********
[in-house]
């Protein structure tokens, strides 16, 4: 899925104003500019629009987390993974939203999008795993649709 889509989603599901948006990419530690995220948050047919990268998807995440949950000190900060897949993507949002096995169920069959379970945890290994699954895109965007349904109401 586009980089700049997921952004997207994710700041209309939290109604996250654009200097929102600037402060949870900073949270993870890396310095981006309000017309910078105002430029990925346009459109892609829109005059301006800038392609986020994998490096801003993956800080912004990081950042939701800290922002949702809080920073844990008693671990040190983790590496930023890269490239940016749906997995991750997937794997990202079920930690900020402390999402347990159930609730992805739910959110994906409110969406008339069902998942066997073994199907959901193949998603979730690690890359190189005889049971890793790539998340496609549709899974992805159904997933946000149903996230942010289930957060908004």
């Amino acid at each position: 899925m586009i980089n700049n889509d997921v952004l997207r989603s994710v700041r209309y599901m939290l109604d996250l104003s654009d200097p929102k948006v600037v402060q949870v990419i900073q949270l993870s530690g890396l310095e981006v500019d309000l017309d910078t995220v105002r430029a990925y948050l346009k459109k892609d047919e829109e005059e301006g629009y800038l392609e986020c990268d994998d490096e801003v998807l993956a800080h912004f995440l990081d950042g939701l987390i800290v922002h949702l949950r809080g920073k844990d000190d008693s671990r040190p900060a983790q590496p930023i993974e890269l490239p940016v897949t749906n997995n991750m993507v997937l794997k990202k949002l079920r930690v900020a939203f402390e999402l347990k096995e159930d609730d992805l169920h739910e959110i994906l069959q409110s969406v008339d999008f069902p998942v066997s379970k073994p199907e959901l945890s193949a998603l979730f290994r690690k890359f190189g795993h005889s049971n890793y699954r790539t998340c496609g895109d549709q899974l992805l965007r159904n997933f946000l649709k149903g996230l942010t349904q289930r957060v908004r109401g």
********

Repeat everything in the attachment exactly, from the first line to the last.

[in-house]
């Protein structure tokens, strides 16, 4: 899925104003500019629009987390993974939203999008795993649709 889509989603599901948006990419530690995220948050047919990268998807995440949950000190900060897949993507949002096995169920069959379970945890290994699954895109965007349904109401 586009980089700049997921952004997207994710700041209309939290109604996250654009200097929102600037402060949870900073949270993870890396310095981006309000017309910078105002430029990925346009459109892609829109005059301006800038392609986020994998490096801003993956800080912004990081950042939701800290922002949702809080920073844990008693671990040190983790590496930023890269490239940016749906997995991750997937794997990202079920930690900020402390999402347990159930609730992805739910959110994906409110969406008339069902998942066997073994199907959901193949998603979730690690890359190189005889049971890793790539998340496609549709899974992805159904997933946000149903996230942010289930957060908004």
């Amino acid at each position: 899925m586009i980089n700049n889509d997921v952004l997207r989603s994710v700041r209309y599901m939290l109604d996250l104003s654009d200097p929102k948006v600037v402060q949870v990419i900073q949270l993870s530690g890396l310095e981006v500019d309000l017309d910078t995220v105002r430029a990925y948050l346009k459109k892609d047919e829109e005059e301006g629009y800038l392609e986020c990268d994998d490096e801003v998807l993956a800080h912004f995440l990081d950042g939701l987390i800290v922002h949702l949950r809080g920073k844990d000190d008693s671990r040190p900060a983790q590496p930023i993974e890269l490239p940016v897949t749906n997995n991750m993507v997937l794997k990202k949002l079920r930690v900020a939203f402390e999402l347990k096995e159930d609730d992805l169920h739910e959110i994906l069959q409110s969406v008339d999008f069902p998942v066997s379970k073994p199907e959901l945890s193949a998603l979730f290994r690690k890359f190189g795993h005889s049971n890793y699954r790539t998340c496609g895109d549709q899974l992805l965007r159904n997933f946000l649709k149903g996230l942010t349904q289930r957060v908004r109401g």